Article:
The Federal Reserve announced that it is beginning the process to raise interest rates.
The summary points are this:
1) Raised the target range for Federal Funds by .25% to .25%-.50%. Fed Funds are what financial institutions use to borrow between themselves.
2) Raised the Discount Rate by .25% to 1.00%. The Discount Rate is the rate the Federal Reserve charges banks if they need to borrow from the Federal Reserve for temporary liquidity purposes.
3) Communicated that the decision to raise rates by .25% signaled their confidence in the economy.
4) Communicated that future rate increases would be gradual and dependent on economic conditions related to employment and inflation as well as readings on financial market conditions and international developments.
5) Most financial institutions followed suit by raising the Prime Lending Rate by .25% to 3.50%
Their is plenty of media coverage over this decision and what various analysts or commentators think of the decision. Brian Brill, our Senior Portfolio Manager for Fixed Income provided some information and insight that you may not hear from the headline media stories. Here is Brian’s commentary.
The Federal Open Market Committee (FOMC) voted 10 – 0 to raise the target Federal Funds rate to 0.25% to 0.50% from 0.0% – 0.25%. As was noted in last Friday’s “Week in Review”, the Fed has not voted to increase the Fed Funds rate in the last nine and a half years (June 2006) and it has been eleven and a half years since it last began a hiking cycle (June 2004). The Fed also voted to increase the Discount rate 25 basis points to 1.00%. These actions were highly anticipated and therefore market reaction has been somewhat muted. Early market reaction, based on where yields were before the announcement, has interest rates increasing 2 basis points in the short end (2 year maturity) while the long end (30 year maturity) has decreased 2.5 basis points. The long end is outperforming with the yield curve flattening.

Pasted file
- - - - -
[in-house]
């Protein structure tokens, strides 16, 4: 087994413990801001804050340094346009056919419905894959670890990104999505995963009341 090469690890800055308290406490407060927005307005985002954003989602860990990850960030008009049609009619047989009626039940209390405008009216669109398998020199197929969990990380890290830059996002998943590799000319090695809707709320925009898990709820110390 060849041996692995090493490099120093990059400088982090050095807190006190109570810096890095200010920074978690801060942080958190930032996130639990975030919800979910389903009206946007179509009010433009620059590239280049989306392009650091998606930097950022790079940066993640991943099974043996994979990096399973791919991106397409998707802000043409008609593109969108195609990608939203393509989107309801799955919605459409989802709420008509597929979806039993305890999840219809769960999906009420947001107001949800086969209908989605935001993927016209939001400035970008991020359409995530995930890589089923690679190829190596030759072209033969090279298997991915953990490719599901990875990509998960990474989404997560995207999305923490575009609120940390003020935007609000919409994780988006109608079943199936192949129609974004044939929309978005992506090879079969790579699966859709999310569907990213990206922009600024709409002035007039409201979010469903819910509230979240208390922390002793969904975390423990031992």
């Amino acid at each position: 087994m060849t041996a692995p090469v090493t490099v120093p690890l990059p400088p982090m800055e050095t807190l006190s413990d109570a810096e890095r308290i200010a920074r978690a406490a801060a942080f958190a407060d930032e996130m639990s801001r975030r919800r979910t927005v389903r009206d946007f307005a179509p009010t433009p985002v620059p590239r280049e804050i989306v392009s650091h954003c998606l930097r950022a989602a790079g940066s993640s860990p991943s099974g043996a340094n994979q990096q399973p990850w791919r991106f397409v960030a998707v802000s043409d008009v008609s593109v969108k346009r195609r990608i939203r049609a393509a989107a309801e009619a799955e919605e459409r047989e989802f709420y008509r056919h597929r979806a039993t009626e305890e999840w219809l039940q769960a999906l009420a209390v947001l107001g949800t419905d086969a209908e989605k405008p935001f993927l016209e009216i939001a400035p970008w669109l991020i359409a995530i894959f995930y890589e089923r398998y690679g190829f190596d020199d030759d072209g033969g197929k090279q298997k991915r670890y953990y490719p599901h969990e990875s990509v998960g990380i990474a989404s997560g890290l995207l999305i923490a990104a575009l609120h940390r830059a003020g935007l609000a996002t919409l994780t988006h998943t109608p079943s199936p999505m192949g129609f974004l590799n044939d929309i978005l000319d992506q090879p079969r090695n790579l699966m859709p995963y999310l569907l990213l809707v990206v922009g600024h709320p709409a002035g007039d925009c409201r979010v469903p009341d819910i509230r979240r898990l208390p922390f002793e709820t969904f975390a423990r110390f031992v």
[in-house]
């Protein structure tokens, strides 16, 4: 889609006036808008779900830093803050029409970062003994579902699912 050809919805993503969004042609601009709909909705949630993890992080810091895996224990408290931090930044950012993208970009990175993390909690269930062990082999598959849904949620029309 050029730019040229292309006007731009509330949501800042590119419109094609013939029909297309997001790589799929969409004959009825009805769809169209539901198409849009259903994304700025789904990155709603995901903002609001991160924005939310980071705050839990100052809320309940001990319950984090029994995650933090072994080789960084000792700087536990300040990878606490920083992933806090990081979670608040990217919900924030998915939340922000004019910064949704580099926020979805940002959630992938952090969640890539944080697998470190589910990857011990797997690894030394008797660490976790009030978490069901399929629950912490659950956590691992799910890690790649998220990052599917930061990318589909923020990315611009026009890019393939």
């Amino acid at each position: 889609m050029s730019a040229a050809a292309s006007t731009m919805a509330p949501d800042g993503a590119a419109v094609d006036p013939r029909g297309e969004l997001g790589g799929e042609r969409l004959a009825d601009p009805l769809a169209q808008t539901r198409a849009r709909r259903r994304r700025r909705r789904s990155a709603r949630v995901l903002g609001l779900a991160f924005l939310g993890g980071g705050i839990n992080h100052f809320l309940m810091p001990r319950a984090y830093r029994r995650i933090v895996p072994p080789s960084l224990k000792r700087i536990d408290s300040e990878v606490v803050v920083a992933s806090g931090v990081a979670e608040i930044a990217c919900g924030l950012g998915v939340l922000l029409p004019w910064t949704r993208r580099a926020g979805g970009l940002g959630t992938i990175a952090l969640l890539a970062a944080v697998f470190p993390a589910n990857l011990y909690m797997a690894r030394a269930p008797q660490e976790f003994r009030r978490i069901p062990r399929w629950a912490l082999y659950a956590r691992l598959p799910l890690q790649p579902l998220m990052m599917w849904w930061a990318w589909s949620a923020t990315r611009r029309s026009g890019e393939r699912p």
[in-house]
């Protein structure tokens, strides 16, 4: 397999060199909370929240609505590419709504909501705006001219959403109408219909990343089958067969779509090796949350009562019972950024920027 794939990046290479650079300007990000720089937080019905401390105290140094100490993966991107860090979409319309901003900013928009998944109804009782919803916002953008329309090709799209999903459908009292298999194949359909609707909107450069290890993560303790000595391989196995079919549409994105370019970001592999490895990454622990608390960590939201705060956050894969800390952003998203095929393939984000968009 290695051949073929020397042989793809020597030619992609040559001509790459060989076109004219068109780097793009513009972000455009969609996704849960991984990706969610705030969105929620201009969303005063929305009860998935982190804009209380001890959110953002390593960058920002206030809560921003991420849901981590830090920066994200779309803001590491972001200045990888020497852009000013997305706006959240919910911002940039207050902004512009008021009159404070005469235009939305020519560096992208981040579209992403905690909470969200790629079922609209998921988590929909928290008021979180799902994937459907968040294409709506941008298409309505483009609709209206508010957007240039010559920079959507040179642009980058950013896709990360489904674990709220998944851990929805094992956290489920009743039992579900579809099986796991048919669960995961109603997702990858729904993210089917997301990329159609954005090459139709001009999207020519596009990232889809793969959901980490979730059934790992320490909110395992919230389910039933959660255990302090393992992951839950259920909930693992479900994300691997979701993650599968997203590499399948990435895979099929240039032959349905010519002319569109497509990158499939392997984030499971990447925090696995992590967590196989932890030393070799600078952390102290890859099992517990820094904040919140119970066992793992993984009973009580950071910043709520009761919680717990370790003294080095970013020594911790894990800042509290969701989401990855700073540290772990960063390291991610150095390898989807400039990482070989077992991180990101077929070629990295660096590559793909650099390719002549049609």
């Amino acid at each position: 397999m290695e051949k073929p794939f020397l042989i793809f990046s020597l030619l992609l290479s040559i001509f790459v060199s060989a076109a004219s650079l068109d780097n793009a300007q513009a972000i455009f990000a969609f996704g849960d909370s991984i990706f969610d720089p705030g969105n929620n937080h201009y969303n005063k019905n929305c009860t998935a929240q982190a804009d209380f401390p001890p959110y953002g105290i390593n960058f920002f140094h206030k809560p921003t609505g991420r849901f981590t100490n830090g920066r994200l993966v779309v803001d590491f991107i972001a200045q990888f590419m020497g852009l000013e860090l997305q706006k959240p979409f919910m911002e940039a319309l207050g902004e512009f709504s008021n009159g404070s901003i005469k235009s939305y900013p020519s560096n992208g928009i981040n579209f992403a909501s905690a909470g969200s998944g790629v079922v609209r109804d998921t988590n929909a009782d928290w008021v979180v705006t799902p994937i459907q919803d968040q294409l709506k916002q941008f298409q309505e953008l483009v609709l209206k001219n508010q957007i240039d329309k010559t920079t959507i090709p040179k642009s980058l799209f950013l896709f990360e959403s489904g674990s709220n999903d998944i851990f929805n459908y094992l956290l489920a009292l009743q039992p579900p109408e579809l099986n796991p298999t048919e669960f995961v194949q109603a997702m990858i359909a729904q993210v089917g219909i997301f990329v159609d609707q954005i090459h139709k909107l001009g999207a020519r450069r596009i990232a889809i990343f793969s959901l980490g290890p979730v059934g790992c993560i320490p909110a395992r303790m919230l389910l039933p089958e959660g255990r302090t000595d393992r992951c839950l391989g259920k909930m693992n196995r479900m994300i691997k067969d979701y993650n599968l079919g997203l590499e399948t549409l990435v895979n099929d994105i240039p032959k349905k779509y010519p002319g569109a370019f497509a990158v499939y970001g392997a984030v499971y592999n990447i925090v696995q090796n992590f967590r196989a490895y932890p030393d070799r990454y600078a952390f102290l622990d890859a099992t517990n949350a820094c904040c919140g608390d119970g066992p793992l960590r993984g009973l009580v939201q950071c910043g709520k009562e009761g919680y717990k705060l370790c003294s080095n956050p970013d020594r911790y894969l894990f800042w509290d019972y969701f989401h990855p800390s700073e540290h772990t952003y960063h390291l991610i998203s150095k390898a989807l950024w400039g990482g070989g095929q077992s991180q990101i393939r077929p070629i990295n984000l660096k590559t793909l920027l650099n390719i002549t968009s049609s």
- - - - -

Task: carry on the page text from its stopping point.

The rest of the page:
In its statement they noted: “The committee expects that economic conditions will evolve in a manner that will warrant only gradual increases in the federal funds rate.” They also said, “The committee judges that there has been considerable improvement in labor market conditions this year, and it is reasonably confident that inflation will rise, over the medium term, to its 2 percent objective.”
The Fed also released its Summary of Economic Projections (SEP) and a newly revised forecast for the Federal Funds rate (Dot Plot forecast) . The SEP sees the economy expanding next year a little more than what they expected in September while maintaining the same expectations for growth in 2017 and 2018 that existed in September. The upper bound of the longer term expectation for economic growth decreased from 2.7% to 2.8%. Unemployment expectations decreased for next year and remained steady thereafter. Inflation expectations decreased for next year but then start increasing to a target of 2.0% in 2018.
The Dot Plot indicates that the members did not change their expectations for year end 2015 (.375%) or 2016 (1.375%) but lowered year end numbers for 2017 (2.375% from 2.625%) and 2018 (3.25% from 3.375%). This may be taken as dovish since they have decreased expectations and the path to higher rates may be more gradual. The market continues to believe that the path to future rate increases is lower and less sloped than what Fed Officials predict. The pattern we have seen over the past few years is that the Fed is gradually lowering their forecasts and growing closer to the market forecasts.
In the near term, the markets will be monitoring several key market rates for signs of near term success in the Federal Reserve’s strategy.